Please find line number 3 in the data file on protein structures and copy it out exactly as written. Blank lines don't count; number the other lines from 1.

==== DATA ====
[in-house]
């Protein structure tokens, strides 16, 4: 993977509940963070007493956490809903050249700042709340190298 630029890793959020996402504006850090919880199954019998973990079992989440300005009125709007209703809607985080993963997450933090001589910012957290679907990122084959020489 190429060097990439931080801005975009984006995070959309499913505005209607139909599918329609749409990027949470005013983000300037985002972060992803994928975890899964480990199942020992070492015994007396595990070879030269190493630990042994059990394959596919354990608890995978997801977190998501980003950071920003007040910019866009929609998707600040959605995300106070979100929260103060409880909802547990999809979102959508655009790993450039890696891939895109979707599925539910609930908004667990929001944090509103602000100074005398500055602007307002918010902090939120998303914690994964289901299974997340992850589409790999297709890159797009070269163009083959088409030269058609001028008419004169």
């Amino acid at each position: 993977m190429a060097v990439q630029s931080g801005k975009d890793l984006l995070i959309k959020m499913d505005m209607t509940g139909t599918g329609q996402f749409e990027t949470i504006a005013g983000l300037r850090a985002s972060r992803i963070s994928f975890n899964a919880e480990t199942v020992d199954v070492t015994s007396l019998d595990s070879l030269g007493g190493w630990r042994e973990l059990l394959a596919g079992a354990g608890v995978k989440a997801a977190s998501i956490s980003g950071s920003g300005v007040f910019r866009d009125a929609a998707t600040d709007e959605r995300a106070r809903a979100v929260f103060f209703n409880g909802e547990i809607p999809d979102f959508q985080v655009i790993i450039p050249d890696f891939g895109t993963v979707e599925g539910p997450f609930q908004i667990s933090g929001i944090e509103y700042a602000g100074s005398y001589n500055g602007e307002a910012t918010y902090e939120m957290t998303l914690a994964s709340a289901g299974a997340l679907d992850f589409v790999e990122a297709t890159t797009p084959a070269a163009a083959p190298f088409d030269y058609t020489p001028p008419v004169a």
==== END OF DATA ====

């Amino acid at each position: 993977m190429a060097v990439q630029s931080g801005k975009d890793l984006l995070i959309k959020m499913d505005m209607t509940g139909t599918g329609q996402f749409e990027t949470i504006a005013g983000l300037r850090a985002s972060r992803i963070s994928f975890n899964a919880e480990t199942v020992d199954v070492t015994s007396l019998d595990s070879l030269g007493g190493w630990r042994e973990l059990l394959a596919g079992a354990g608890v995978k989440a997801a977190s998501i956490s980003g950071s920003g300005v007040f910019r866009d009125a929609a998707t600040d709007e959605r995300a106070r809903a979100v929260f103060f209703n409880g909802e547990i809607p999809d979102f959508q985080v655009i790993i450039p050249d890696f891939g895109t993963v979707e599925g539910p997450f609930q908004i667990s933090g929001i944090e509103y700042a602000g100074s005398y001589n500055g602007e307002a910012t918010y902090e939120m957290t998303l914690a994964s709340a289901g299974a997340l679907d992850f589409v790999e990122a297709t890159t797009p084959a070269a163009a083959p190298f088409d030269y058609t020489p001028p008419v004169a």